International Journal of Humanities and Social Science

ISSN 2220-8488 (Print), 2221-0989 (Online) 10.30845/ijhss

A Critical Discourse Analysis of President Mugabe’s 2002 Address to the World Summit on Sustainable Development
Advice Chimbarange, Prosper Takavarasha, Francisca Kombe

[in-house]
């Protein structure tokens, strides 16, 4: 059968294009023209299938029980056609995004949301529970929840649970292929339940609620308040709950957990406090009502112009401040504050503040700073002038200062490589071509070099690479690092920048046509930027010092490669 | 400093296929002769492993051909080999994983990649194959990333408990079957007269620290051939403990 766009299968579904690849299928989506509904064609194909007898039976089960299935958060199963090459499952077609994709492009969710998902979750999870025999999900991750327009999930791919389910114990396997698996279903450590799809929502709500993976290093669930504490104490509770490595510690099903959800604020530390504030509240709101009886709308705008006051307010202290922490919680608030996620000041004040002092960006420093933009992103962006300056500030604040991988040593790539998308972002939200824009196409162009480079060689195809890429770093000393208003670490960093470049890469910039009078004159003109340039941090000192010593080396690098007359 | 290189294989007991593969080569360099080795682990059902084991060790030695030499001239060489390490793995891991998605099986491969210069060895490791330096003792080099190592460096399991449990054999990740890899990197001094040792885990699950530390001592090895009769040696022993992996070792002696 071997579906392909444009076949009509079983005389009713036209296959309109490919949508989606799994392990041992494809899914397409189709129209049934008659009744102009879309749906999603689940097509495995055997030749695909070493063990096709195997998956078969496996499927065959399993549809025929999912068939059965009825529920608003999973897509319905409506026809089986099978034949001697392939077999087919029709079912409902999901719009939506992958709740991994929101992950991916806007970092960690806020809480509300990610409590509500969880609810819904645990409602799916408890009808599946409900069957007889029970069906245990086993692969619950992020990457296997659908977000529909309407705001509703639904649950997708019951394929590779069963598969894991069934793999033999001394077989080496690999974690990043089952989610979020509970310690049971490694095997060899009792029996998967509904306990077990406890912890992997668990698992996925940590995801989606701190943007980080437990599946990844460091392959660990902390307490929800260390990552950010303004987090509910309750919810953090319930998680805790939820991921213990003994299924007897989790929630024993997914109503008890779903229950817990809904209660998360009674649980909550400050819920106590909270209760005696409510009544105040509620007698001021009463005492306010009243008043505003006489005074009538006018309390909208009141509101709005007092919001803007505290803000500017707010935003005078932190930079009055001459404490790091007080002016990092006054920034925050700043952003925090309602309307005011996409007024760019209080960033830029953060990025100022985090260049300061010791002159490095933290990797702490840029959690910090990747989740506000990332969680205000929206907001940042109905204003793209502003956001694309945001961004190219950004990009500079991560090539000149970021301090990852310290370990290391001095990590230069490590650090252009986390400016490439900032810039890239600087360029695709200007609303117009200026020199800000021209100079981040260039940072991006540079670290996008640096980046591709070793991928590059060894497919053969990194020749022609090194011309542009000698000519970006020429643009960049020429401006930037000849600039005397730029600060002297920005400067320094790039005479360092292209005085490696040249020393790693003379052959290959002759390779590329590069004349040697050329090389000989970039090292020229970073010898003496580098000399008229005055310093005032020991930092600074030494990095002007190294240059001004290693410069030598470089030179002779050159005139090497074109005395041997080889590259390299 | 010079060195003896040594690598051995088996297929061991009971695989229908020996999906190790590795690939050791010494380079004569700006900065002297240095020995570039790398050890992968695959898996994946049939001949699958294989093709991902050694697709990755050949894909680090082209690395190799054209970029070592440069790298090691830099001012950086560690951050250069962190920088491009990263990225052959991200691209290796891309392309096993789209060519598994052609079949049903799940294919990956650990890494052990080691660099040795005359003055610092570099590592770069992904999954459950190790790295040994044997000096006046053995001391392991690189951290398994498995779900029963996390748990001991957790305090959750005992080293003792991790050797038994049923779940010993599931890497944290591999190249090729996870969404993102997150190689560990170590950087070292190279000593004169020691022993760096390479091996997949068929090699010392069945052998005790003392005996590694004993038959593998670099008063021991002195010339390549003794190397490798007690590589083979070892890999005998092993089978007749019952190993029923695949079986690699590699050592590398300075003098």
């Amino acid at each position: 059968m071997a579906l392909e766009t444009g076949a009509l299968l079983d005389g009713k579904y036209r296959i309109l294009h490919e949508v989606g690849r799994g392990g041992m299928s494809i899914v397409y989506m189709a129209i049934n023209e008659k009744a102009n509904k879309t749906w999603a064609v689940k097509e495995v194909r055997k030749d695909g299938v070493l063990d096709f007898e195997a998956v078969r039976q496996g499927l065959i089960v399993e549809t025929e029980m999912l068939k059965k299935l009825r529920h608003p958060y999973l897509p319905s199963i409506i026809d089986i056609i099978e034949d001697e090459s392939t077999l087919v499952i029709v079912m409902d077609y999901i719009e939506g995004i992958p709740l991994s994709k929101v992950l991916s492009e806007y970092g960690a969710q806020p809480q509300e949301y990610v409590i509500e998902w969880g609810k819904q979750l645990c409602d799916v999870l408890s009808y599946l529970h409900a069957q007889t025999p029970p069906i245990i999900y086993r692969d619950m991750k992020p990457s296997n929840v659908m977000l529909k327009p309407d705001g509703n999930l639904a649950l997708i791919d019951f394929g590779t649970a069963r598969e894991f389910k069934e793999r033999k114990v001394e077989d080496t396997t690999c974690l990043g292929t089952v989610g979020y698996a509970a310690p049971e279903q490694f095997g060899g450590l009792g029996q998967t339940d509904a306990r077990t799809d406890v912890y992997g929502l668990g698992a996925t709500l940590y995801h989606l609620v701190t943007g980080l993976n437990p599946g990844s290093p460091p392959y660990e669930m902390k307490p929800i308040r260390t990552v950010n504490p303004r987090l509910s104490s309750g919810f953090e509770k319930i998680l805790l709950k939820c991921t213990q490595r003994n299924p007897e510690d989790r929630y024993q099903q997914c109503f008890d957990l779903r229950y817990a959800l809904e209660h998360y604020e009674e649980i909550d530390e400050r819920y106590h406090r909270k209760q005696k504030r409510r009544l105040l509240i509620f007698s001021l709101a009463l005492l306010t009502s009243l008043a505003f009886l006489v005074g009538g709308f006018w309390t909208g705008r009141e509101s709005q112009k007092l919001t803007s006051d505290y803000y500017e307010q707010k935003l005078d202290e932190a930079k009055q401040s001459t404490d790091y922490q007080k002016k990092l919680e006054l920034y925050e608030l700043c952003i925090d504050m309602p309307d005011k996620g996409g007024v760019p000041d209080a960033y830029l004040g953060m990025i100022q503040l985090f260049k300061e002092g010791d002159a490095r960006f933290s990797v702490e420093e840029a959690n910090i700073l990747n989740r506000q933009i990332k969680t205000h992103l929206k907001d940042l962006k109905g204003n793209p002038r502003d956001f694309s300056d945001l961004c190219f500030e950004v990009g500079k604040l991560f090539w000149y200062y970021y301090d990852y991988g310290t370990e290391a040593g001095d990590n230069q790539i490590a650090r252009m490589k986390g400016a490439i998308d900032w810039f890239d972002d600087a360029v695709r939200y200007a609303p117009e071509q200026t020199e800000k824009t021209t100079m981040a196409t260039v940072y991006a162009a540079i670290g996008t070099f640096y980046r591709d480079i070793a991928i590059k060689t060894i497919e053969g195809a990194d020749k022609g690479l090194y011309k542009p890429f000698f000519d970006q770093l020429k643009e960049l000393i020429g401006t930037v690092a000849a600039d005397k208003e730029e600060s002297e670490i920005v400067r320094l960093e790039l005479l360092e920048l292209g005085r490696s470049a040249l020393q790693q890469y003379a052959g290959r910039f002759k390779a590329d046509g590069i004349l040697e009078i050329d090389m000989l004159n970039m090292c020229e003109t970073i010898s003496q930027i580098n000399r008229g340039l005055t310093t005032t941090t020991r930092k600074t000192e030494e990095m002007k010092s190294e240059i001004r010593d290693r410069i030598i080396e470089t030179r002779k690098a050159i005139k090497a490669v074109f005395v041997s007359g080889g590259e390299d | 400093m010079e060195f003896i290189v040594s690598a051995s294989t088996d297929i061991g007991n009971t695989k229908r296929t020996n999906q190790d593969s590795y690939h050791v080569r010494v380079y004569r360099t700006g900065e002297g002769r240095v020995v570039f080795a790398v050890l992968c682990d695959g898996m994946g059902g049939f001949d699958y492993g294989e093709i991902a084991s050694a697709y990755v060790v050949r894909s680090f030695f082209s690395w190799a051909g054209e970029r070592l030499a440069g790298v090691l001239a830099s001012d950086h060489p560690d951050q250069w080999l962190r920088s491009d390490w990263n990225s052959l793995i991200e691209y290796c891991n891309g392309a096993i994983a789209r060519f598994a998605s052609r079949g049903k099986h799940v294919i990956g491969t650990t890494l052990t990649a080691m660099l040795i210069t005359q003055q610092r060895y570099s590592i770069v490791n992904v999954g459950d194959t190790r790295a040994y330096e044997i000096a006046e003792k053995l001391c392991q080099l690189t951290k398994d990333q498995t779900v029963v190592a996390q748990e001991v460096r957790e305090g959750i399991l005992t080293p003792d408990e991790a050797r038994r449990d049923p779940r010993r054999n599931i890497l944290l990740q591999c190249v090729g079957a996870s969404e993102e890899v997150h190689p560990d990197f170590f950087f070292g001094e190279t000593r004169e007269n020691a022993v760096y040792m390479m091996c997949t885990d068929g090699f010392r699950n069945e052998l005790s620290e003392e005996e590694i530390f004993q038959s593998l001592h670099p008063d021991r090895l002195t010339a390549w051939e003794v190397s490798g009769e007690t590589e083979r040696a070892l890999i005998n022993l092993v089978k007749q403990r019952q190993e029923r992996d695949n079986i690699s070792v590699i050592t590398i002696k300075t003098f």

Language acts as a vehicle for propagating the ideologies, values and aspirations of those in power. Since politics is a struggle for power in order to put one’s preferred political, economic and social ideas into practice, the role of language cannot be over emphasized, as every political action is prepared, accompanied, influenced by and played out through language. As the world re-gathered for the World Summit on Sustainable Development dubbed Rio+20, this paper therefore, analyses the political discourse of Zimbabwean President Robert Mugabe focusing on the persuasive strategies and covert ideology enshrined in his address at the 2002 World Summit in Johannesburg, South Africa. The concept of sustainable development is contextualized and redefined by the Zimbabwean president in accordance with his government’s ideology on the land question giving the concept a different emphasis. The paper is grounded in Fairclough’s assumptions in Critical Discourse Analysis that, “ideologies reside in texts”, that “it is not possible to “read off ideologies from texts” and that “texts are open to diverse interpretations” (Fairclough: 1995). The selected speech’s persuasive strategies and ideological underpinnings are assessed to reveal President Mugabe’s expert use, of personal pronouns and well timed repetition as the major rhetorical tools used in articulating his worldview.

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